Industry ministry in $24m scam

HARARE - The Industry and Commerce ministry has been implicated in a $24 million scandal after it offered loans to struggling Ziscosteel (Zisco) and the Industrial Development Corporation (IDC) without following due process, a report from the auditor and comptroller general shows.

In her narrative report on appropriation accounts and miscellaneous funds for the financial year 2014, auditor general, Mildred Chiri, said the Mike Bimha-led ministry disbursed funds to two parastatals without loan agreements.

“In my 2013 report, I observed that the ministry issued loans to Zisco and IDC amounting to $12 658 331 without signing loan agreements. The problem persisted in 2014 with the ministry further issuing $11 663 363 to the same parastatals without loan agreements. Therefore, the legality of the loans could not be ascertained,” she said.

Chiri also noted that in the absence of legally-binding loan agreements, repayment of loans may become difficult to enforce.

“Thus ordered loan agreements between the two parties to legalise the transactions and ensure that terms and conditions of the loans were clearly specified,” she said.

According to the report, management from the two parastatals said draft loan agreements had already been prepared and were awaiting Treasury’s input.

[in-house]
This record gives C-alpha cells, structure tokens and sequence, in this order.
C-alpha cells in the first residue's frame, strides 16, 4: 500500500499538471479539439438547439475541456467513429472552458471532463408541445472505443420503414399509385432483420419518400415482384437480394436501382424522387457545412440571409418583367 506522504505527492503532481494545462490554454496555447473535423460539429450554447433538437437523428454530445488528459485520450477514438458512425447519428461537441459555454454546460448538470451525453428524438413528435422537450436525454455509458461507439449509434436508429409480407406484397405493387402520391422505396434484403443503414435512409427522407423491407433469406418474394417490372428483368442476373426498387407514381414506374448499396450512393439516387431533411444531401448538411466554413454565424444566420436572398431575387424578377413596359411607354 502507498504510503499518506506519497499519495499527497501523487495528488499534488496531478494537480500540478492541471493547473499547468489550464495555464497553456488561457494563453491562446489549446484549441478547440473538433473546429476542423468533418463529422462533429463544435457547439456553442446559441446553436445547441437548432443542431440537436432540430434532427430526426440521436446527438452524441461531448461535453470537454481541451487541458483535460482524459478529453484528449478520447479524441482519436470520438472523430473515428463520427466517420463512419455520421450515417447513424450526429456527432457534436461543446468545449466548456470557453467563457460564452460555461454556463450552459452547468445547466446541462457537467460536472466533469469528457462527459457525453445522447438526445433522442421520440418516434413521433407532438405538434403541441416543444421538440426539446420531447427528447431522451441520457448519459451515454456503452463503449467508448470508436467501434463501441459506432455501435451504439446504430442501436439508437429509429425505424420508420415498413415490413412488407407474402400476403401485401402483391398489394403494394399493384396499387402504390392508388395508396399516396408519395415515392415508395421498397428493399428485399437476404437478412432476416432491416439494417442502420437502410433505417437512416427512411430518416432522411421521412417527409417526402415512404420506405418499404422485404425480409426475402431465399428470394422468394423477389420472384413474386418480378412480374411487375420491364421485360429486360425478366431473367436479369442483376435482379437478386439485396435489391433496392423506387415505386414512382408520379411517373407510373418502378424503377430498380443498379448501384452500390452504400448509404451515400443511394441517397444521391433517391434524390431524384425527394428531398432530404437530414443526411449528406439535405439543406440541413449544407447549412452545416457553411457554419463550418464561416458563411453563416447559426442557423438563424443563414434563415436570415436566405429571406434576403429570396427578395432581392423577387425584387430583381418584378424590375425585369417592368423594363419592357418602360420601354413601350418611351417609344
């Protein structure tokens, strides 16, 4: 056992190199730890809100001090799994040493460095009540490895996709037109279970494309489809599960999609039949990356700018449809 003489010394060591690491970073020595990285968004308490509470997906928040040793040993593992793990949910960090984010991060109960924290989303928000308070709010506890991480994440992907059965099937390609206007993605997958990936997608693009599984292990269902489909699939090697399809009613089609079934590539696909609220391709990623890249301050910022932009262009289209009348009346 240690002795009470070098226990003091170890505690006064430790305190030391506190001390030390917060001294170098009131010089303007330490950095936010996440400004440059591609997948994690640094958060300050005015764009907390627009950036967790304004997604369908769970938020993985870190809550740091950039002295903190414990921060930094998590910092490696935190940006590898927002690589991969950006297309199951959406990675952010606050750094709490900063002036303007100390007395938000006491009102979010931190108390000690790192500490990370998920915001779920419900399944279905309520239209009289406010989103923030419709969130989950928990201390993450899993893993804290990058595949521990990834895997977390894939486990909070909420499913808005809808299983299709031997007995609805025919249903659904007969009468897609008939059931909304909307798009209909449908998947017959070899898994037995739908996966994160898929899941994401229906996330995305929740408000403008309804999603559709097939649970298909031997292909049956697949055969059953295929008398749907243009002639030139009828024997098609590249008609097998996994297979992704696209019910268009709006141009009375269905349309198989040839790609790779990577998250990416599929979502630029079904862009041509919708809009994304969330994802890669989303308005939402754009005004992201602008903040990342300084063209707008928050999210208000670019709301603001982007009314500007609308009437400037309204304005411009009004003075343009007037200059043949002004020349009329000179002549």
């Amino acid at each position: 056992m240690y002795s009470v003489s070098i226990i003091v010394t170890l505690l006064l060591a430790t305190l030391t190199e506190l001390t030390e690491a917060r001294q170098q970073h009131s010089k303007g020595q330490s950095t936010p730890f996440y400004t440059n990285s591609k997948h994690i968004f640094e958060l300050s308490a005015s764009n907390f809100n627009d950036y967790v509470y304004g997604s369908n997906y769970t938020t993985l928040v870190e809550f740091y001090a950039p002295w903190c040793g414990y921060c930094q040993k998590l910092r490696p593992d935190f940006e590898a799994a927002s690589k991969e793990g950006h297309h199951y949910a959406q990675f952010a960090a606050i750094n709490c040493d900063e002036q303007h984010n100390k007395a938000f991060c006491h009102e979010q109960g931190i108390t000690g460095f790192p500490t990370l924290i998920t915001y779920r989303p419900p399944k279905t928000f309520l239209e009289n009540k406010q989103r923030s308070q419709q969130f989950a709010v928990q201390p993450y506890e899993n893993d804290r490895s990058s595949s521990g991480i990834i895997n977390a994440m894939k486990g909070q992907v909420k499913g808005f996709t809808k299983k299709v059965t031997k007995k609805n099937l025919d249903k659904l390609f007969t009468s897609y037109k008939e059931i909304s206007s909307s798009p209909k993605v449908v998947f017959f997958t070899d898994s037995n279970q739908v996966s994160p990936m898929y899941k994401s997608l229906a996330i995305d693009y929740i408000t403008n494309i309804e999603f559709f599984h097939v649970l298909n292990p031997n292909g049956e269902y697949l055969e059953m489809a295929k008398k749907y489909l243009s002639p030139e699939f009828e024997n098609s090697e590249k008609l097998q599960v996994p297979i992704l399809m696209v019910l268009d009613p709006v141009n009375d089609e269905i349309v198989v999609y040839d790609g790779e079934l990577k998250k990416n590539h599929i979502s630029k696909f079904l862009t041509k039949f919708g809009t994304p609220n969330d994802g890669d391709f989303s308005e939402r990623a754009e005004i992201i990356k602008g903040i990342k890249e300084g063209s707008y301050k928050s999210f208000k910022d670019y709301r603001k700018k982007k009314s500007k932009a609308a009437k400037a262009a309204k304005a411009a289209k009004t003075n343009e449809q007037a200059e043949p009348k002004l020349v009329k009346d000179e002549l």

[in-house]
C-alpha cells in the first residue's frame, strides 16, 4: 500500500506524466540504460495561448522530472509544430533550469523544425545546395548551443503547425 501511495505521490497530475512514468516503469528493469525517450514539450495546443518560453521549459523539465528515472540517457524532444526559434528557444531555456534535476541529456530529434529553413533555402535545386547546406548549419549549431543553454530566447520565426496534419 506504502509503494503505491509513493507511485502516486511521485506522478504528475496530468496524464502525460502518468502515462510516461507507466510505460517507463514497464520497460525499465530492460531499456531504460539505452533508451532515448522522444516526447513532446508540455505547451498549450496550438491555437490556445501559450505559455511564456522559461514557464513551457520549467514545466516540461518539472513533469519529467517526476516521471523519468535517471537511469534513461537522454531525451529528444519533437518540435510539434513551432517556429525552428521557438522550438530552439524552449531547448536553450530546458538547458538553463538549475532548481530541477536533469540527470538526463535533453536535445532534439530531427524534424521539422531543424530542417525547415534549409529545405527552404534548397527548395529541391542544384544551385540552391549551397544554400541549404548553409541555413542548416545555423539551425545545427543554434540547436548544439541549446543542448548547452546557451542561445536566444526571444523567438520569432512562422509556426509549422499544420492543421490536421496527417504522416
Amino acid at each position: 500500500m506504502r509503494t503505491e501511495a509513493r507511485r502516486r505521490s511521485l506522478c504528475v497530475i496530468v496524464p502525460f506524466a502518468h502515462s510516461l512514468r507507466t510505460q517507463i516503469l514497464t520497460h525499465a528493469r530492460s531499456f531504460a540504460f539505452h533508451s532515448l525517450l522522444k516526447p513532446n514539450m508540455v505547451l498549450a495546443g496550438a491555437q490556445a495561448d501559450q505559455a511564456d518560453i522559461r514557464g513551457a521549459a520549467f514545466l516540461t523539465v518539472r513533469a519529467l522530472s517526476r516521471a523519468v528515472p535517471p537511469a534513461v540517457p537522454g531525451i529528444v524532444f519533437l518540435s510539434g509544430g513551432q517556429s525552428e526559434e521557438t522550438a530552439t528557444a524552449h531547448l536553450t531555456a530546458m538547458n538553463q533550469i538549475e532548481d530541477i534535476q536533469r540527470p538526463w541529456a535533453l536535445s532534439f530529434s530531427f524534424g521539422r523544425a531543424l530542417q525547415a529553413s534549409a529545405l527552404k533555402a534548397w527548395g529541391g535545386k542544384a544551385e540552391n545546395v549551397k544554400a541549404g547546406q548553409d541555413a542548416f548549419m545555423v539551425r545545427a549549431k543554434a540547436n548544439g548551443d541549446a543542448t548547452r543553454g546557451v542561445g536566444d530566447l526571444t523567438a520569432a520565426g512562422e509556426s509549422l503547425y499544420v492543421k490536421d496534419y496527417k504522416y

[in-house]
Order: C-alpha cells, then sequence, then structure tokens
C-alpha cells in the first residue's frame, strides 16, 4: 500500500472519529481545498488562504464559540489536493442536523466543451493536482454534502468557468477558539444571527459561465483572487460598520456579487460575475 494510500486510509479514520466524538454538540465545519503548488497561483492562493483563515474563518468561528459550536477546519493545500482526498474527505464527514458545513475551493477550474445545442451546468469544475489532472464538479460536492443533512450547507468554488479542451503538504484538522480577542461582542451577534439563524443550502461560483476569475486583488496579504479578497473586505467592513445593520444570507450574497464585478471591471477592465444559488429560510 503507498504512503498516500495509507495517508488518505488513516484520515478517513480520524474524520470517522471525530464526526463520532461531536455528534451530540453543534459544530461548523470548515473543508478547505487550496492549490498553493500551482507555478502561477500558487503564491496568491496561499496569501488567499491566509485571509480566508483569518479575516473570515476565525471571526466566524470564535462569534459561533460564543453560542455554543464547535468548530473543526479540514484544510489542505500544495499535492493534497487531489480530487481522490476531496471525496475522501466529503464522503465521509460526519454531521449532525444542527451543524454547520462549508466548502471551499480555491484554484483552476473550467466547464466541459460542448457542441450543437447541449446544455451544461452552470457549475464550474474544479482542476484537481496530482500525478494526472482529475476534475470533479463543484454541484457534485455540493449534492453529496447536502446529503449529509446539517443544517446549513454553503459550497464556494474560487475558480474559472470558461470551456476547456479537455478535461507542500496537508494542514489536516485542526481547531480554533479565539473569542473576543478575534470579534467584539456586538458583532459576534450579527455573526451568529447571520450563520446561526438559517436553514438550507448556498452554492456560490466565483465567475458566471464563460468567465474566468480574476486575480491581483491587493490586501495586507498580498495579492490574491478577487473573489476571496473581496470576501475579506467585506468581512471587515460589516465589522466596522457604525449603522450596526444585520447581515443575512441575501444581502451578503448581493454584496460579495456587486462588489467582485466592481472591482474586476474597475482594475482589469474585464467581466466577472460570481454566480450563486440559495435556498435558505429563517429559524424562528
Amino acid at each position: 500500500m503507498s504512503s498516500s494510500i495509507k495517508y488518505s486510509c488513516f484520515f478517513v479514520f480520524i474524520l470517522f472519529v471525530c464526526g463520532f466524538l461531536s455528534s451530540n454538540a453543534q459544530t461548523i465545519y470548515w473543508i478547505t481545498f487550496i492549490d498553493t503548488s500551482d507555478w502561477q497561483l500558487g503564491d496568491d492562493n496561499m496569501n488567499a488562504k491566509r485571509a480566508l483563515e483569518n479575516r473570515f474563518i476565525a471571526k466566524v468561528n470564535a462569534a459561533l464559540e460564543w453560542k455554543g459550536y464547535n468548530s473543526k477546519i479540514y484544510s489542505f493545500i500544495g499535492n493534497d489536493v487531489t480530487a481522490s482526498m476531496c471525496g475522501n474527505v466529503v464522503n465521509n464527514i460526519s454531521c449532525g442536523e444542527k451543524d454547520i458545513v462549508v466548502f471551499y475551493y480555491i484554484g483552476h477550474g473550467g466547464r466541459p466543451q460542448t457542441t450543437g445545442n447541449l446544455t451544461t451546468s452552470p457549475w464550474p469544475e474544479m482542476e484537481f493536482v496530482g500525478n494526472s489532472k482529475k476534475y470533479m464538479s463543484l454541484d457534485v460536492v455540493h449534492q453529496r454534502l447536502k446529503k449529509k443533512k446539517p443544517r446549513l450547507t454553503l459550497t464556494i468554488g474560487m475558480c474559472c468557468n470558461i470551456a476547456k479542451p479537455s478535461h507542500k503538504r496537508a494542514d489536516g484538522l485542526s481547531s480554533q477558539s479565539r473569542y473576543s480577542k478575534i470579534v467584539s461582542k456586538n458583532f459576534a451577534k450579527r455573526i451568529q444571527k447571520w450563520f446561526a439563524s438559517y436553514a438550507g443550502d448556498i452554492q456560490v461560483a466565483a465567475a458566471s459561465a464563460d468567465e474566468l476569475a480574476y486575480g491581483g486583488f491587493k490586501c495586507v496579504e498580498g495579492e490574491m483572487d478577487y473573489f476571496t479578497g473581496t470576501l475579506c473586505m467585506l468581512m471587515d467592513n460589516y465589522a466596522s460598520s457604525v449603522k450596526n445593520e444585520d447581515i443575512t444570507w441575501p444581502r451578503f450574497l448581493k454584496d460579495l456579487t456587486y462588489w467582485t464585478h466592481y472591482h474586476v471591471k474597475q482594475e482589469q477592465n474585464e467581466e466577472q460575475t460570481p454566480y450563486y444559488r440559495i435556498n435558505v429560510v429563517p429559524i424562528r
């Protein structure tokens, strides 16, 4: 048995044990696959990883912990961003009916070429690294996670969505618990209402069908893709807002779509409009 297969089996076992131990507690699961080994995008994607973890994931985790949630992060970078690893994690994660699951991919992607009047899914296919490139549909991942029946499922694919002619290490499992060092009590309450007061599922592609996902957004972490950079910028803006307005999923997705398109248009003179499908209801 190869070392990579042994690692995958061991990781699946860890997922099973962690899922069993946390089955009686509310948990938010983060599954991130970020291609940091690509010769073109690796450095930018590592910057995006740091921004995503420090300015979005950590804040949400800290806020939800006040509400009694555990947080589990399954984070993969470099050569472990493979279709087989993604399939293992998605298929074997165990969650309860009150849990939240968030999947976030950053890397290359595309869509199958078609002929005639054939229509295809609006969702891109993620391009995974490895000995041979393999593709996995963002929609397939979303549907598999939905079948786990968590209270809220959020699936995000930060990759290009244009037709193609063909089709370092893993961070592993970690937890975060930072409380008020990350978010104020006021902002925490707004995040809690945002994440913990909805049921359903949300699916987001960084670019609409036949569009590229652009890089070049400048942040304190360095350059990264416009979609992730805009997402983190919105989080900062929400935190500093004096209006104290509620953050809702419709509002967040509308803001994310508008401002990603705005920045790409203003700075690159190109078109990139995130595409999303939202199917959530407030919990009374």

The latest report comes at a time when Zimbabwe’s cash-strapped government is constantly bailing out loss-making parastatals, at the expense of capital projects.

Recent media reports indicate that troubled Zisco — with an estimated $300 million debt — is seeking new investors following the pull out of India-headquartered Essar Africa Holdings Limited.

The Indians, who took a controlling stake in the State-controlled giant which was once one of Africa’s largest integrated steelworks in 2011 and rebranded it to NewZim Steel, are believed to have been frustrated by government delays in consummating the deal.

Meanwhile, the IDC’s loss position worsened to $22 million in the full year to December 2013 from $20,8 million the previous year, with the institution’s auditors raising the red flag over its going concern status.

According to IDC auditors at the period, KPMG, the group’s and corporation’s current liabilities exceeded current assets by $51,2 million and $16,9 million respectively.

Founded in 1963 to spearhead the growth of the country’s industry, the State-owned, self-financing corporation has investments cutting across all sectors of the economy.

According to the IDC 2013 annual report, performance of the corporation as a stand-alone entity without its subsidiaries worsened as it posted a net loss of $54 million from a $2,7 million loss the previous year.

Comments (1)

Corruption and incompetence make for a very lethal cocktail for the governed. None of the nincompoops involved will be arrested, they might be moved around on promotion to go and repeat elsewhere and replaced by more dead wood. Re-arranging the deck chairs on the sinking ship.

Galore 123 - 21 August 2015

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